One value found in Stuxnet – 0xDEADF007 – is used by the code to specify when a process has reached its final state. Symantec suggests it may mean Dead Fool or Dead Foot, a term referring to an airplane engine failure. This suggests failure of the targeted system is a possible aim, though whether Stuxnet aims to simply halt the system or blow it up remains unknown.
Two versions of Stuxnet have been found. The earliest points back to June 2009, and analysis shows it was under continued development as the attackers swapped out modules to replace ones no longer needed with new ones and add encryption and new exploits, apparently adapting to conditions they found on the way to their target. For example, digital certificates the attackers stole to sign their driver files appeared only in Stuxnet in January 2010.
One recent addition to the code is particularly interesting and raises questions about its sudden appearance.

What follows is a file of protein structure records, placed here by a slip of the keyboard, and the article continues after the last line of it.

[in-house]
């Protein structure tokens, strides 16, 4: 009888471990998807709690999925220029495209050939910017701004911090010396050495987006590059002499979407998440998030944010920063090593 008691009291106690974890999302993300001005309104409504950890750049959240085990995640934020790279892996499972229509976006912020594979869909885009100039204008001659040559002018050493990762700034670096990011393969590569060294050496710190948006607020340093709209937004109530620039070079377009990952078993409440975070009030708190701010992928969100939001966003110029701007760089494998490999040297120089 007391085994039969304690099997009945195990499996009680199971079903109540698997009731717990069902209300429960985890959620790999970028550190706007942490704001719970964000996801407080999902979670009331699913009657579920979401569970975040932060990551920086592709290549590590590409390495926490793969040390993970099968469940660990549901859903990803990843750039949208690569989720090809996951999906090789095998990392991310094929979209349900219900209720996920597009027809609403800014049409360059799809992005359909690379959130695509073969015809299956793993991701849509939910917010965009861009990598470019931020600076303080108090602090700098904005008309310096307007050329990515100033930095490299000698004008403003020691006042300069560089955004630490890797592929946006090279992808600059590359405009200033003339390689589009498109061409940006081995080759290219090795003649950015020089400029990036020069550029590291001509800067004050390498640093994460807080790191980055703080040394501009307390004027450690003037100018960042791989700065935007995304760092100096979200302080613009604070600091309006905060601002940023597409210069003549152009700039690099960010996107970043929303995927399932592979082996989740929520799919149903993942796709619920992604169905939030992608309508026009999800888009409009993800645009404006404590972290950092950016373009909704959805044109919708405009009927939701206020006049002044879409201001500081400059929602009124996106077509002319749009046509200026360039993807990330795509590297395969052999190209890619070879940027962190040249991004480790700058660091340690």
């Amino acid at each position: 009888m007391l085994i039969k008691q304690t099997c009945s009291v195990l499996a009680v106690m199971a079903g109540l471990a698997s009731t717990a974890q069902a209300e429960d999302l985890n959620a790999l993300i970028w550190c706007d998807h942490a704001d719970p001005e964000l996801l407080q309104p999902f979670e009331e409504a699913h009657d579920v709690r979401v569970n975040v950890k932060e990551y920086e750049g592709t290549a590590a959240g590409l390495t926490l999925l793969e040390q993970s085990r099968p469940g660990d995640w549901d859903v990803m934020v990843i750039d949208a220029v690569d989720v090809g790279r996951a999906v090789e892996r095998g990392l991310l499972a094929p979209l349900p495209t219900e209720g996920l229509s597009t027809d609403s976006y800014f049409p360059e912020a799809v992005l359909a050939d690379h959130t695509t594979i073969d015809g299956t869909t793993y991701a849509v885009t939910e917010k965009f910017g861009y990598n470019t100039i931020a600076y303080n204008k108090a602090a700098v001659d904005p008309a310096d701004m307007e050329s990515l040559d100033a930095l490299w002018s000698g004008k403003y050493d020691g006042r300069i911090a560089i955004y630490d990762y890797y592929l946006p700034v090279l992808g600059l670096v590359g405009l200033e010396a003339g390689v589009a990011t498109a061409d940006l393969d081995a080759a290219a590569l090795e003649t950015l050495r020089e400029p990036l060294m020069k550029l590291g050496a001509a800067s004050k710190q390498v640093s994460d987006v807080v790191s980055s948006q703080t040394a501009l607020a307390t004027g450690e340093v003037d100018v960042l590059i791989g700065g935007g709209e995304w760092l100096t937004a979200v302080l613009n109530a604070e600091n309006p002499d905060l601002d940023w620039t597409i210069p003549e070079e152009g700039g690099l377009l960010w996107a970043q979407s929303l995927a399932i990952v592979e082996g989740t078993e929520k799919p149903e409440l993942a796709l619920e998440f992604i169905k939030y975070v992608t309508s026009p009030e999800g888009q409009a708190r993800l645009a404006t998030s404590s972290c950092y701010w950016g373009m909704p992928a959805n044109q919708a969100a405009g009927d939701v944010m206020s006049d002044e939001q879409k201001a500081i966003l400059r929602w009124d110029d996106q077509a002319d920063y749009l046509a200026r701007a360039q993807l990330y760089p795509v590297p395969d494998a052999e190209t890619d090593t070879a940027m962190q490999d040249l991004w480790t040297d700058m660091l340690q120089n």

A Microsoft .lnk vulnerability that Stuxnet used to propagate via USB drives appeared only in the code in March this year. It was the .lnk vulnerability that ultimately led researchers in Belarus to discover Stuxnet on systems in Iran in June.
O’Murchu said it’s possible the .lnk vulnerability was added late because the attackers hadn’t discovered it until then. Or it could be they had it in reserve, but refrained from using it until absolutely necessary. The .lnk vulnerability was a zero-day vulnerability — one unknown and unpatched by a vendor that takes a lot of skill and resources for attackers to find.
Stuxnet’s sophistication means that few attackers will be able to reproduce the threat, though Symantec says many will try now that Stuxnet has taken the possibility for spectacular attacks on critical infrastructures out of Hollywood movies and placed them in the real world.
“The real-world implications of Stuxnet are beyond any threat we have seen in the past,” Symantec writes in its report. “Despite the exciting challenge in reverse engineering Stuxnet and understanding its purpose, Stuxnet is the type of threat we hope to never see again.”
Graphs courtesy of Symantec
Saturday, February 19, 2011
New Clues Point to Israel as Author of Blockbuster Worm, Or Not | Threat Level | Wired.com